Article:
A website that I visited posted the following: “YOUR PRIVACY IS IMPORTANT TO US. New regulations in your country require you to agree to our terms of use agreement and privacy policy before you can continue using this website”

The first sentence is an obvious lie (they only care about my data, not my privacy). But I would have thought GDPR required them to respect my privacy, not deny access.

Is what they are doing (only allowing access in exchange for giving up privacy rights) legal under GDPR?


No, it is not legal.

Regardless of their location, the only legal options for companies serving to EU residents are to either deny access altogether or to make consent truly optional1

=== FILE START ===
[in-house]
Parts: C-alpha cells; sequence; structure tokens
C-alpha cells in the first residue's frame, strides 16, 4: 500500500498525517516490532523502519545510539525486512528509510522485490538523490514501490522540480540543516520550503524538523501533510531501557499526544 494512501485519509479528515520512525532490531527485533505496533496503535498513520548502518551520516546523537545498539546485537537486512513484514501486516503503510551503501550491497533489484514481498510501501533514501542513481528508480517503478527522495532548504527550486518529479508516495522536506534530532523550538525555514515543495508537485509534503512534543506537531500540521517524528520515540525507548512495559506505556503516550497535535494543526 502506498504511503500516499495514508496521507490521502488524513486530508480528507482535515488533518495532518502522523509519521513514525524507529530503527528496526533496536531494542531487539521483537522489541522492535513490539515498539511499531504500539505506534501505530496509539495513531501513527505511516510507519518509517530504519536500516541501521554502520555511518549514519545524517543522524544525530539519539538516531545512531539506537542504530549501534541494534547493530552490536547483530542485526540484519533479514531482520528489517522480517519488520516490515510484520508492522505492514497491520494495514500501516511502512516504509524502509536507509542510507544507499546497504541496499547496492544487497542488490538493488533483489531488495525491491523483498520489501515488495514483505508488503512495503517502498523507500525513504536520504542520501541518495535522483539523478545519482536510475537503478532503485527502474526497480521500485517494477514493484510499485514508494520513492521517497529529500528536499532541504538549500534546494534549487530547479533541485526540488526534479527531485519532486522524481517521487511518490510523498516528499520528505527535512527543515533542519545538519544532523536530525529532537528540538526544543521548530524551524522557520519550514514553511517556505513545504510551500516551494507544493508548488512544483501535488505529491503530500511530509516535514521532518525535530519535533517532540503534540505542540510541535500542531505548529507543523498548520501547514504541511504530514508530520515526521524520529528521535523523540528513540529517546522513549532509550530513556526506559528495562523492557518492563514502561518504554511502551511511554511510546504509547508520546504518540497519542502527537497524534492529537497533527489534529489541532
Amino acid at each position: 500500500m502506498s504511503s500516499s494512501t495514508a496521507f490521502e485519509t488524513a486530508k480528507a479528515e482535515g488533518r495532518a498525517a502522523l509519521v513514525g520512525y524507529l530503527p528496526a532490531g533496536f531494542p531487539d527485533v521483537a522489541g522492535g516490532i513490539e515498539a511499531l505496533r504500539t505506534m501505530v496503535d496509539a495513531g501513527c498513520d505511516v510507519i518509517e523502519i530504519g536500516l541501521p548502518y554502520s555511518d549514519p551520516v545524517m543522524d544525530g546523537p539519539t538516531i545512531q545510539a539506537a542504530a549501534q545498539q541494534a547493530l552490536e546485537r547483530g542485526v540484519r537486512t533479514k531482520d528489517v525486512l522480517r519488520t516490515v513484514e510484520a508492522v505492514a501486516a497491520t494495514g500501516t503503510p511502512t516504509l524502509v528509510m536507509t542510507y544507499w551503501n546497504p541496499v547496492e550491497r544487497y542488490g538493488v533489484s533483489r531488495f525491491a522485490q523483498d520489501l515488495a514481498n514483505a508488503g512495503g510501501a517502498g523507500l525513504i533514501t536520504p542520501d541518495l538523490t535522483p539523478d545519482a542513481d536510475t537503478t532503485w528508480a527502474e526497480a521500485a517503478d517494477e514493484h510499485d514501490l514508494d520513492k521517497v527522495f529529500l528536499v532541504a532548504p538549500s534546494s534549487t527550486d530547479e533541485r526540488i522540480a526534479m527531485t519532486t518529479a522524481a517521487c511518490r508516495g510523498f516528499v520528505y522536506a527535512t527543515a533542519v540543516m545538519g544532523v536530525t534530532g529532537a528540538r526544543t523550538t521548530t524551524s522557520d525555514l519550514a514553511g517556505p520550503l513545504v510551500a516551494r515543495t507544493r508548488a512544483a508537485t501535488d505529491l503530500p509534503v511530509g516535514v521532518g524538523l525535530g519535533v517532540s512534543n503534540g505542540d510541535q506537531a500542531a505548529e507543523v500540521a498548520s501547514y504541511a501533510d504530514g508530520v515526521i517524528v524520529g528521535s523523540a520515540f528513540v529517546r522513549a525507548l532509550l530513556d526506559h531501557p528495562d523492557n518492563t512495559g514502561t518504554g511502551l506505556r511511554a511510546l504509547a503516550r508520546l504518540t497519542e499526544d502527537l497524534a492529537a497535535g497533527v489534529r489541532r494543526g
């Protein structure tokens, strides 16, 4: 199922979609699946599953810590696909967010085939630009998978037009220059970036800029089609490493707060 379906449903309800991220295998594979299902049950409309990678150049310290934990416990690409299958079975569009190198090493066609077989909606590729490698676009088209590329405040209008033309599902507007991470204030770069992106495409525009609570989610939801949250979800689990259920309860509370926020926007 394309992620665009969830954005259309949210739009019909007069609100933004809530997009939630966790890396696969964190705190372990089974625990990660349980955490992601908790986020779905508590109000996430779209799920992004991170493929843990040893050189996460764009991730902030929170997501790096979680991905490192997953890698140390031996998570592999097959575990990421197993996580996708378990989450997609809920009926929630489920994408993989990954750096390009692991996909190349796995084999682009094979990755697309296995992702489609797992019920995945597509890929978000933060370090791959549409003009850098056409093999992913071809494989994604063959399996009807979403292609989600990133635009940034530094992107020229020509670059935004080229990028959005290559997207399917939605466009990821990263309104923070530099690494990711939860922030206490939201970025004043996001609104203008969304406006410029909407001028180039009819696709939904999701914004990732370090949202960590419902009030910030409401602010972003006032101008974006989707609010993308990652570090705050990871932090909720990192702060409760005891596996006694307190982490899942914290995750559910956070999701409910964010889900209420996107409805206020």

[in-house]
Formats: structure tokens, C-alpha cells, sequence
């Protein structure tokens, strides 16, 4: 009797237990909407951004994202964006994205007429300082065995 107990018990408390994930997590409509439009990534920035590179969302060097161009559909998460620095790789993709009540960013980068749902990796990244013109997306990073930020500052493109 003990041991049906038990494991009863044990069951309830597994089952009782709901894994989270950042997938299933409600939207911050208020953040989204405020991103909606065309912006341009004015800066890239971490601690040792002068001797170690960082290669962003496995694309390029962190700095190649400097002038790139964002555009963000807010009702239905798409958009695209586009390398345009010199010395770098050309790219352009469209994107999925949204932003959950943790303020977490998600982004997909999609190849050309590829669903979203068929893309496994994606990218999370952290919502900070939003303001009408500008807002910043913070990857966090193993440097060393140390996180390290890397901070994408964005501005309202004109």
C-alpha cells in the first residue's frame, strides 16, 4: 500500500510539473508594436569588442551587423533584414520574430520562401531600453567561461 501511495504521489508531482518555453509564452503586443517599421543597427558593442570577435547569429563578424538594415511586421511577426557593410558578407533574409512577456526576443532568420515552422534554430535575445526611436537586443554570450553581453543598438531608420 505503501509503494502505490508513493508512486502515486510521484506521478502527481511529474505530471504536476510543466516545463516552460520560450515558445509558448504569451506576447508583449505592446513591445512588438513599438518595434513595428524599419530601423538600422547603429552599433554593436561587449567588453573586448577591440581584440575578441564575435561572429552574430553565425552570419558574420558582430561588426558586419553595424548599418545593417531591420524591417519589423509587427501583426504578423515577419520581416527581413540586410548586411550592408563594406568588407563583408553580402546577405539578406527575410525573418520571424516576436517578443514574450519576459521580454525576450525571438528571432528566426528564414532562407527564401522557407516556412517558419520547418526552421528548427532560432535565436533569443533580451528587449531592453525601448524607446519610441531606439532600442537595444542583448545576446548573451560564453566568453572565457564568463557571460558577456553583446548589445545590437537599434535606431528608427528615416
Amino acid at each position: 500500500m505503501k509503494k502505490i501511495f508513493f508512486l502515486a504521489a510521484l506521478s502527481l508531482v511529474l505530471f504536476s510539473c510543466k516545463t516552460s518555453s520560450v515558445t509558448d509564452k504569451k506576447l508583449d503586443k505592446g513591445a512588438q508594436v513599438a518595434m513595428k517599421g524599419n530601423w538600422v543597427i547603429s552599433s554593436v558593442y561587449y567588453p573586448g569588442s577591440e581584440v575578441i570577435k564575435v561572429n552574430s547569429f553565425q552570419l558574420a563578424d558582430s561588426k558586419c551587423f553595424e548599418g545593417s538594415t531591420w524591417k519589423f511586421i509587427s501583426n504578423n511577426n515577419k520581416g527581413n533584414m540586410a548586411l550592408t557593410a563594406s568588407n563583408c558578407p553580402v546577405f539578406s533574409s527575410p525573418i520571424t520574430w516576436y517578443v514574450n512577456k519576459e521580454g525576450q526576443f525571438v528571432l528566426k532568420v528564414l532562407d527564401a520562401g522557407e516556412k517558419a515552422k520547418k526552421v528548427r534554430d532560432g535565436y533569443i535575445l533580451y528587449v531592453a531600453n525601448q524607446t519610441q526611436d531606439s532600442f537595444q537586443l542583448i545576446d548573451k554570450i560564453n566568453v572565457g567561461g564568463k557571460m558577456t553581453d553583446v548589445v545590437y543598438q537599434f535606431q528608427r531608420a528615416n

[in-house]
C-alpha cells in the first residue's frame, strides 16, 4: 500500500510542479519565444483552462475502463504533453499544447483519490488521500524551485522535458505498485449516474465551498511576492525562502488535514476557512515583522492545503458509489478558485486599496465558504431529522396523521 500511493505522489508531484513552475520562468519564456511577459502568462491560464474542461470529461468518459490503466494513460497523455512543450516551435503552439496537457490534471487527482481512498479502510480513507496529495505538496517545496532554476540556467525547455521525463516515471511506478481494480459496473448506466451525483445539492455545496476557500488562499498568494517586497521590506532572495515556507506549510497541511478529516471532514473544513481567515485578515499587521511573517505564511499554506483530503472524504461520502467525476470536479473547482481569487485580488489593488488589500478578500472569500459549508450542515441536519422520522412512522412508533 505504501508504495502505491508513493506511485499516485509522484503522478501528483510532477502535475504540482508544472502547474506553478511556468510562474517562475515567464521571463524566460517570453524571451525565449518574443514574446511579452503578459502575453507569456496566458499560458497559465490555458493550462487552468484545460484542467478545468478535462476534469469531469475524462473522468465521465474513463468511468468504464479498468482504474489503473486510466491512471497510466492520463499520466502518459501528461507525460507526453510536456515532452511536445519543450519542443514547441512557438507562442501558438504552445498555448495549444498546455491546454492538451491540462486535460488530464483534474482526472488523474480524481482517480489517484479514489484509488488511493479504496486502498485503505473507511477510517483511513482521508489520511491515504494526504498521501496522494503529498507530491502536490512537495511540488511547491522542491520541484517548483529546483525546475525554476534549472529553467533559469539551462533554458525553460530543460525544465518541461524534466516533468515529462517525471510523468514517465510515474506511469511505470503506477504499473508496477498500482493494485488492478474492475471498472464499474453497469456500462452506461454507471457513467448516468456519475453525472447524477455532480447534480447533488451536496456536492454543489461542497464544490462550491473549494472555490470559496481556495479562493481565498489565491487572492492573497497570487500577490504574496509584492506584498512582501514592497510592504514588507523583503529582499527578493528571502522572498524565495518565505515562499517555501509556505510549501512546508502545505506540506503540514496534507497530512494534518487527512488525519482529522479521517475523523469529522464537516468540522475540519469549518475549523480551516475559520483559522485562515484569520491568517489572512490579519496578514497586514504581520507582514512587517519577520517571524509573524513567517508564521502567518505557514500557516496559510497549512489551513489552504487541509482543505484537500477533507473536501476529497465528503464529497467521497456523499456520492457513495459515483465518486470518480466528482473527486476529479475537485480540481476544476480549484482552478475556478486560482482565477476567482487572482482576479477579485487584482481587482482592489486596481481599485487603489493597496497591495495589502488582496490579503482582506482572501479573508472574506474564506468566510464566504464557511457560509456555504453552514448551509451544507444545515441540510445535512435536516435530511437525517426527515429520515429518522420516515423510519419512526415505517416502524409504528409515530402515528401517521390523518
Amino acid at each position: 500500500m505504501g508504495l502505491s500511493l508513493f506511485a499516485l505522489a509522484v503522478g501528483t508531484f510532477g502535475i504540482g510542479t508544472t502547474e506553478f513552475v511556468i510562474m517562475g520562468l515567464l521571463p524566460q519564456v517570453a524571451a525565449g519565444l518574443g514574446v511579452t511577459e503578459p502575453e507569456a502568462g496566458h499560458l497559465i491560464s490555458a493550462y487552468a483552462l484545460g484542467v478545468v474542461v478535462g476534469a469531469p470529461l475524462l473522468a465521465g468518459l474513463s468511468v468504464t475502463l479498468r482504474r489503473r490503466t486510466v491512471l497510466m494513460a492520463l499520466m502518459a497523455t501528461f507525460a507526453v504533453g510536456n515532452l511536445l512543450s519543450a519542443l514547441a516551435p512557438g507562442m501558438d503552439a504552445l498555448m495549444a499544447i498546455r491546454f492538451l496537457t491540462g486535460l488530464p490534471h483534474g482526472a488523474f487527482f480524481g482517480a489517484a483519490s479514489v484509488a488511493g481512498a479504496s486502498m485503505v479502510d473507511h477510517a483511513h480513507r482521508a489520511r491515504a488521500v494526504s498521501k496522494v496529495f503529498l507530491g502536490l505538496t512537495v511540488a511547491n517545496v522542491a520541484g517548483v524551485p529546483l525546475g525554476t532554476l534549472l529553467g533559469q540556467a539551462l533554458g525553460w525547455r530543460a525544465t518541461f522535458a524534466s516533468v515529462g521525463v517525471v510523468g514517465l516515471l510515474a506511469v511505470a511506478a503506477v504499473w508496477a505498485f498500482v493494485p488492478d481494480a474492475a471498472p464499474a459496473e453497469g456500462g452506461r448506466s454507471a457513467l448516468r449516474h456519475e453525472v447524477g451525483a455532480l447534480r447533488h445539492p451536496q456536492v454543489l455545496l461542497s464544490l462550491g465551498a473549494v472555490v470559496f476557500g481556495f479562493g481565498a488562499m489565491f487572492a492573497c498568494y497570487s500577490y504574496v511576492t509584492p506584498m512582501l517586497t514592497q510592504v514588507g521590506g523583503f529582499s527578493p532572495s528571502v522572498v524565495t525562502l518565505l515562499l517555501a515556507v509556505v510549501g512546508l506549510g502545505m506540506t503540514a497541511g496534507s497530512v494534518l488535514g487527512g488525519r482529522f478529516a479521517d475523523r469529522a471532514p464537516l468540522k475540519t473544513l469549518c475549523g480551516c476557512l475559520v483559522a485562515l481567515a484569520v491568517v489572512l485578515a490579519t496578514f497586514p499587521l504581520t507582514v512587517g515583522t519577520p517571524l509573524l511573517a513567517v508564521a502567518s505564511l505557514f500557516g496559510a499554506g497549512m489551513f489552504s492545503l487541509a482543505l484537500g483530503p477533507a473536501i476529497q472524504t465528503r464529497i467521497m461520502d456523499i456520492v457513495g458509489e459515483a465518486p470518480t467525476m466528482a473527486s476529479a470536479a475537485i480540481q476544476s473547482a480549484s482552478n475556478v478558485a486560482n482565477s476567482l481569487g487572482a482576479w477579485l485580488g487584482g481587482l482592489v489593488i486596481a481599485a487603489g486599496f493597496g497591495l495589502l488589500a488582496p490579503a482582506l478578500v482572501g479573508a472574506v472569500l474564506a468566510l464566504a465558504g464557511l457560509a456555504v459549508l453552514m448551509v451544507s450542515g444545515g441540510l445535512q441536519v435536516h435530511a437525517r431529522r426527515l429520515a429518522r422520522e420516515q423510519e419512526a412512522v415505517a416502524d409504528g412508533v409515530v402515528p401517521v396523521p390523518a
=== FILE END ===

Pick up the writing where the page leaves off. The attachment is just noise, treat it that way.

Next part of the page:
Recital 42 states (emphasis mine):

Consent should be given by a clear affirmative act establishing a freely given, specific, informed and unambiguous indication of the data subject’s agreement[...]

Recital 43 states:

Consent is presumed not to be freely given [...] or if the performance of a contract, including the provision of a service, is dependent on the consent despite such consent not being necessary for such performance.

1 Of course, remember that consent is only one of several means that allow them to process data.

For example, if you were getting a trial account for a limited time, it would be considered a legitimate business need to ensure that you are not just opening new trial accounts when the old ones expire. So, if they wanted some data from you to ensure that you are not a previous user and you refused to provide it, then they could deny giving you that trial account without breaking the GDPR.

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